This video from Canada says about itself:
Jos Uffink: Tatiana Ehrenfest-Afanassjewa & the foundations of thermodynamics
I will consider Afanassjewa’s work on the foundations of thermodynamics. In particular I consider her response to Caratkhédory’s (1909) axiomatization, her view on the definition of a “reversible process” in the context of Norton’s recent claim that this notion is paradoxical, her discussion of negative absolute temperatures, 30 years before Ramsey introduced this notion into statistical mechanics, her view on the question whether thermodynamics is a dynamical theory at all, and, if time permits, on the distinction between thermal contact and “pressure contact” (as mediated, say, by a piston) between thermodynamical systems.
Annual UWO Philosophy of Physics Conference Thermodynamics as a Resource Theory: Foundational and Philosophical Implications
June 20-22, 2018
Translated from Dutch NOS TV today:
Three unknown letters by Albert Einstein have been found in the archive of Rijksmuseum Boerhaave in Leiden. The famous physicist wrote it to his Russian colleague Tatyana Afanasyeva. According to NRC Handelsblad daily, the letters were found by science journalist Margriet van der Heijden. She is working on a double biography of the Russian physicist and her husband, the Austrian-Dutch physicist Paul Ehrenfest.
The couple lived in Leiden at the beginning of the twentieth century. Ehrenfest succeeded Hendrik Lorentz in 1912 as a professor at the university in the city. Einstein regularly stayed with the couple at the Witte Rozenstraat. In the 1960s, the widow Tatyana Ehrenfest-Afanasyeva donated her husband’s archive to the museum.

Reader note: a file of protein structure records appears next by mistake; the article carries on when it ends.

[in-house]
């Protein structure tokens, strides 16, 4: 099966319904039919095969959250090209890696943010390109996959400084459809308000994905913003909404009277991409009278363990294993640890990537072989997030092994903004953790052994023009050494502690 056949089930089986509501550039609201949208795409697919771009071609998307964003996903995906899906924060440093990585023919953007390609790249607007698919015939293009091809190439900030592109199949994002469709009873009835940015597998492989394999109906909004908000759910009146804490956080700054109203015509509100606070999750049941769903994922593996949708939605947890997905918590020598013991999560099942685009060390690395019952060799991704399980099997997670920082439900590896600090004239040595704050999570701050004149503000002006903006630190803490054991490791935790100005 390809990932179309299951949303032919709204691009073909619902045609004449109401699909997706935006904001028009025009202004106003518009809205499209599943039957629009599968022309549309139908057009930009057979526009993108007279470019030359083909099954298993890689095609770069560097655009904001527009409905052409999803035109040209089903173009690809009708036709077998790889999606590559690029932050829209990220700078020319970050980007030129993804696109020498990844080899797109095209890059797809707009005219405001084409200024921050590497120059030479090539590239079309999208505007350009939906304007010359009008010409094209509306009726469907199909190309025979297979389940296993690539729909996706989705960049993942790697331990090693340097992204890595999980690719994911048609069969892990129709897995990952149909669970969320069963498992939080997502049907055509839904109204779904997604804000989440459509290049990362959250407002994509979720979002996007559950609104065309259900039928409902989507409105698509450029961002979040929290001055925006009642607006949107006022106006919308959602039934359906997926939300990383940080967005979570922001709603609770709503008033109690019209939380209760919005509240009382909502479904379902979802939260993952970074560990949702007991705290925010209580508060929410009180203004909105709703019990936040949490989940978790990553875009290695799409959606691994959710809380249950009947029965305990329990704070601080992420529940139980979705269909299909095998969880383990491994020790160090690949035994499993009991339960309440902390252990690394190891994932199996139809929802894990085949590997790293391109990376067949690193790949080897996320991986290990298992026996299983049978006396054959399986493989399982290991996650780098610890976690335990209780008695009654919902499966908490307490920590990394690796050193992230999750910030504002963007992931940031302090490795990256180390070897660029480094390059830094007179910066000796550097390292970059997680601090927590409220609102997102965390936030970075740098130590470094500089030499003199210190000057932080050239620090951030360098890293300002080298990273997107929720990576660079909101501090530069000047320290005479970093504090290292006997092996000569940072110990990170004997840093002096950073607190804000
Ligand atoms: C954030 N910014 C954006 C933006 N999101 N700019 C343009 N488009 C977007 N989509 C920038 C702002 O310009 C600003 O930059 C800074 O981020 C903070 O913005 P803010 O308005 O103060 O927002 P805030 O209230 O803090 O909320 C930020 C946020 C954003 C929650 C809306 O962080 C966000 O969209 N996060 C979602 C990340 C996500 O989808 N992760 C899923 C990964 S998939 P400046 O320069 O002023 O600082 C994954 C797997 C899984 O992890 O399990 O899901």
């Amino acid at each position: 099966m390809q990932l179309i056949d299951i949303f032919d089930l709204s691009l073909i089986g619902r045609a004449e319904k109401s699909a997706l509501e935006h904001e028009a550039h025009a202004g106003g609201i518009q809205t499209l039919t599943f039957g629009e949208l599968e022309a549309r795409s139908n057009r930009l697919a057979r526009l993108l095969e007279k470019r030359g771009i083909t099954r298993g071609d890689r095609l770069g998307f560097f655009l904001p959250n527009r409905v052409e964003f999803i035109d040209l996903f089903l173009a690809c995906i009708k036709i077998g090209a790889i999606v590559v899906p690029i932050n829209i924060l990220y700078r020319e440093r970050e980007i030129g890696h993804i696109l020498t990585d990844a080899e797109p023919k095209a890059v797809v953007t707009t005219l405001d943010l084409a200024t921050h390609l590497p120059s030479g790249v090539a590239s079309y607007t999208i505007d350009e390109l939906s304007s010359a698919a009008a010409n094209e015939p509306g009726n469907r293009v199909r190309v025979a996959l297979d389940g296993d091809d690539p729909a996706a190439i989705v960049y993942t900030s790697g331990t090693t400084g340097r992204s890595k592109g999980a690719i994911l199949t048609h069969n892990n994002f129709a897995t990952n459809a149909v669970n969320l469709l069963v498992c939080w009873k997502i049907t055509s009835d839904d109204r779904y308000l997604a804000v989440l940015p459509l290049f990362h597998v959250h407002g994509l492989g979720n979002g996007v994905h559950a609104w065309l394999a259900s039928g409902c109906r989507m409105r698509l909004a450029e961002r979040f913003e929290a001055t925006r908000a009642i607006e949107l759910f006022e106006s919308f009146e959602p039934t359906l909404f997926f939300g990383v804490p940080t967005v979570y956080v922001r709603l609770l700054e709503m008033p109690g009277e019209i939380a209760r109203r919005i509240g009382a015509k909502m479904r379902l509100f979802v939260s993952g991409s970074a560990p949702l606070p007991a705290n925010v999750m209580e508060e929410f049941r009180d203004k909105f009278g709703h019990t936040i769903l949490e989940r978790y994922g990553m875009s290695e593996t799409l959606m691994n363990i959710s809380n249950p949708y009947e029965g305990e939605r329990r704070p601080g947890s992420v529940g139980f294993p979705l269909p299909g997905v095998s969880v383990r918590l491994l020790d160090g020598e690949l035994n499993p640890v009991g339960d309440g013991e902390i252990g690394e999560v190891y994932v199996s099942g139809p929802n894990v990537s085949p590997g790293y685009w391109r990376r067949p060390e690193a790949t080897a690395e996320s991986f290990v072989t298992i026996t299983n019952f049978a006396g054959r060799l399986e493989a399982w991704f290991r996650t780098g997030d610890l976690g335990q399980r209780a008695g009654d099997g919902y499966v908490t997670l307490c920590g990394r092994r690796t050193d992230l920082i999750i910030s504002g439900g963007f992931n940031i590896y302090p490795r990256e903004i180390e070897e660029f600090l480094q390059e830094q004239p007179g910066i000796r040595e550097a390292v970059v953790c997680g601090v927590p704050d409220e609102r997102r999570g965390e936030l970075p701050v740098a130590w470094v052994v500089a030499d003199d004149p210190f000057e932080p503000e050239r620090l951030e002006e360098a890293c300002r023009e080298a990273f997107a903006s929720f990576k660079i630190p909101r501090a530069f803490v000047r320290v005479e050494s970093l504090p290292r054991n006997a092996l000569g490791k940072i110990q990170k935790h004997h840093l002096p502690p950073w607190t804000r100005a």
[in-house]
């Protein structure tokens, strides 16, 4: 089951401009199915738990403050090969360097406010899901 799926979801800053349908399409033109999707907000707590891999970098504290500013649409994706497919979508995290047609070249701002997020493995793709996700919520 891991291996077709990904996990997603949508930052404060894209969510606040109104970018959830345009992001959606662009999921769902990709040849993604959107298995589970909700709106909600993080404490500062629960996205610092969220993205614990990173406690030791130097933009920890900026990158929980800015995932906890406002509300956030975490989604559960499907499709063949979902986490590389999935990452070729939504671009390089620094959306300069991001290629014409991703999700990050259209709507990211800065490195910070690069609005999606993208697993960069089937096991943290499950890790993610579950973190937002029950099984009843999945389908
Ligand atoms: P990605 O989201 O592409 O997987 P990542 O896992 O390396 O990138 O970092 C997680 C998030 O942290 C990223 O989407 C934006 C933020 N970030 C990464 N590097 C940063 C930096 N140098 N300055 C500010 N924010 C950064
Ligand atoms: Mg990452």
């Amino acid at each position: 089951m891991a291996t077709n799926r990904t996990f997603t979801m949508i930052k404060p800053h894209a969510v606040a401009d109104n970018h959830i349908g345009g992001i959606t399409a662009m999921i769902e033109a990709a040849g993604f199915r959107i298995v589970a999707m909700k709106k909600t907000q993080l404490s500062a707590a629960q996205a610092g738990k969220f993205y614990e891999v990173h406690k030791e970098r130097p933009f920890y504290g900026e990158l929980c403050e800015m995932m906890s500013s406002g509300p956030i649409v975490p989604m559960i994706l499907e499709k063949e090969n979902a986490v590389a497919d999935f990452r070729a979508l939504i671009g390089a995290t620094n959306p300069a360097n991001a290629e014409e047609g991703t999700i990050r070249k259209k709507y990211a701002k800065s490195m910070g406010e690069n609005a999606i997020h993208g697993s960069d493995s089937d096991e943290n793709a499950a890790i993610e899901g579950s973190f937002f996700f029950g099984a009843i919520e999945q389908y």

According to the newspaper, Afanasyeva in 1947 sent her manuscript Die Grundlagen der Thermodynamik [The foundations of thermodynamics] to Einstein. The letters show that he has read it with great interest. He wrote he sent back the manuscript “from which I have learned a great deal” with respect. He did, however, think the work was too detailed.
Einstein lived and worked in the USA at the famous Princeton University when he wrote the letters. “Such discoveries shed new light on Einstein and his contacts, on the history of science”, says Anne Kox, emeritus professor of the History of Physics to the NRC.
In California, the Caltech technical university is taking stock of Einstein’s work. The Einstein Papers Project has now cataloged some 30,000 letters and other documents. The three letters will be added to it.